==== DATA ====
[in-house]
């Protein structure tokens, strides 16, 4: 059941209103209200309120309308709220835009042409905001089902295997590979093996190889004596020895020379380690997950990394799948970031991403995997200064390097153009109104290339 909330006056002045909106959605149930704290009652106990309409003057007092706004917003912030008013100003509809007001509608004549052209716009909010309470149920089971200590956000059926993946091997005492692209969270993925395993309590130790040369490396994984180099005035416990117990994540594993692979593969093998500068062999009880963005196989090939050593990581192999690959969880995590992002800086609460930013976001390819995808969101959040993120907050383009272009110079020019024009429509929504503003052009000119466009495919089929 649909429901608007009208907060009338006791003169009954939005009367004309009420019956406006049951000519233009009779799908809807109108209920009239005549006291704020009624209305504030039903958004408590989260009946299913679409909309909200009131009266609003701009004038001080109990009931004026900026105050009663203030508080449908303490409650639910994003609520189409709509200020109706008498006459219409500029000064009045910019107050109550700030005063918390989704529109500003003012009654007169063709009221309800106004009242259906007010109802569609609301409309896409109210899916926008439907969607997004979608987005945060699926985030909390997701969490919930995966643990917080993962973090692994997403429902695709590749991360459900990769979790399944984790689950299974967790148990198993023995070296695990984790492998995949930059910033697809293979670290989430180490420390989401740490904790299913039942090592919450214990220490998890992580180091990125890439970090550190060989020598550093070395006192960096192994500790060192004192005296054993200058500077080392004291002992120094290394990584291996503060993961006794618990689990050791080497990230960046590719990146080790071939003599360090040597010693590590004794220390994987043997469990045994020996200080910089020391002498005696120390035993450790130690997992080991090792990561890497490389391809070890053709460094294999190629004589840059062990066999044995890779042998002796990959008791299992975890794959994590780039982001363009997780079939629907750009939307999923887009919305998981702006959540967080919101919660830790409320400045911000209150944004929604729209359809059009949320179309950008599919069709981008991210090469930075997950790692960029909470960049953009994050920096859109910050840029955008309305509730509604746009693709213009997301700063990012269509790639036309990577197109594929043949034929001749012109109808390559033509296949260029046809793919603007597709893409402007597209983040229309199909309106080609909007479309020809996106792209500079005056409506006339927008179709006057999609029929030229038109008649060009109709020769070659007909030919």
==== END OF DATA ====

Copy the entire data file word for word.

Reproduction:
[in-house]
């Protein structure tokens, strides 16, 4: 059941209103209200309120309308709220835009042409905001089902295997590979093996190889004596020895020379380690997950990394799948970031991403995997200064390097153009109104290339 909330006056002045909106959605149930704290009652106990309409003057007092706004917003912030008013100003509809007001509608004549052209716009909010309470149920089971200590956000059926993946091997005492692209969270993925395993309590130790040369490396994984180099005035416990117990994540594993692979593969093998500068062999009880963005196989090939050593990581192999690959969880995590992002800086609460930013976001390819995808969101959040993120907050383009272009110079020019024009429509929504503003052009000119466009495919089929 649909429901608007009208907060009338006791003169009954939005009367004309009420019956406006049951000519233009009779799908809807109108209920009239005549006291704020009624209305504030039903958004408590989260009946299913679409909309909200009131009266609003701009004038001080109990009931004026900026105050009663203030508080449908303490409650639910994003609520189409709509200020109706008498006459219409500029000064009045910019107050109550700030005063918390989704529109500003003012009654007169063709009221309800106004009242259906007010109802569609609301409309896409109210899916926008439907969607997004979608987005945060699926985030909390997701969490919930995966643990917080993962973090692994997403429902695709590749991360459900990769979790399944984790689950299974967790148990198993023995070296695990984790492998995949930059910033697809293979670290989430180490420390989401740490904790299913039942090592919450214990220490998890992580180091990125890439970090550190060989020598550093070395006192960096192994500790060192004192005296054993200058500077080392004291002992120094290394990584291996503060993961006794618990689990050791080497990230960046590719990146080790071939003599360090040597010693590590004794220390994987043997469990045994020996200080910089020391002498005696120390035993450790130690997992080991090792990561890497490389391809070890053709460094294999190629004589840059062990066999044995890779042998002796990959008791299992975890794959994590780039982001363009997780079939629907750009939307999923887009919305998981702006959540967080919101919660830790409320400045911000209150944004929604729209359809059009949320179309950008599919069709981008991210090469930075997950790692960029909470960049953009994050920096859109910050840029955008309305509730509604746009693709213009997301700063990012269509790639036309990577197109594929043949034929001749012109109808390559033509296949260029046809793919603007597709893409402007597209983040229309199909309106080609909007479309020809996106792209500079005056409506006339927008179709006057999609029929030229038109008649060009109709020769070659007909030919």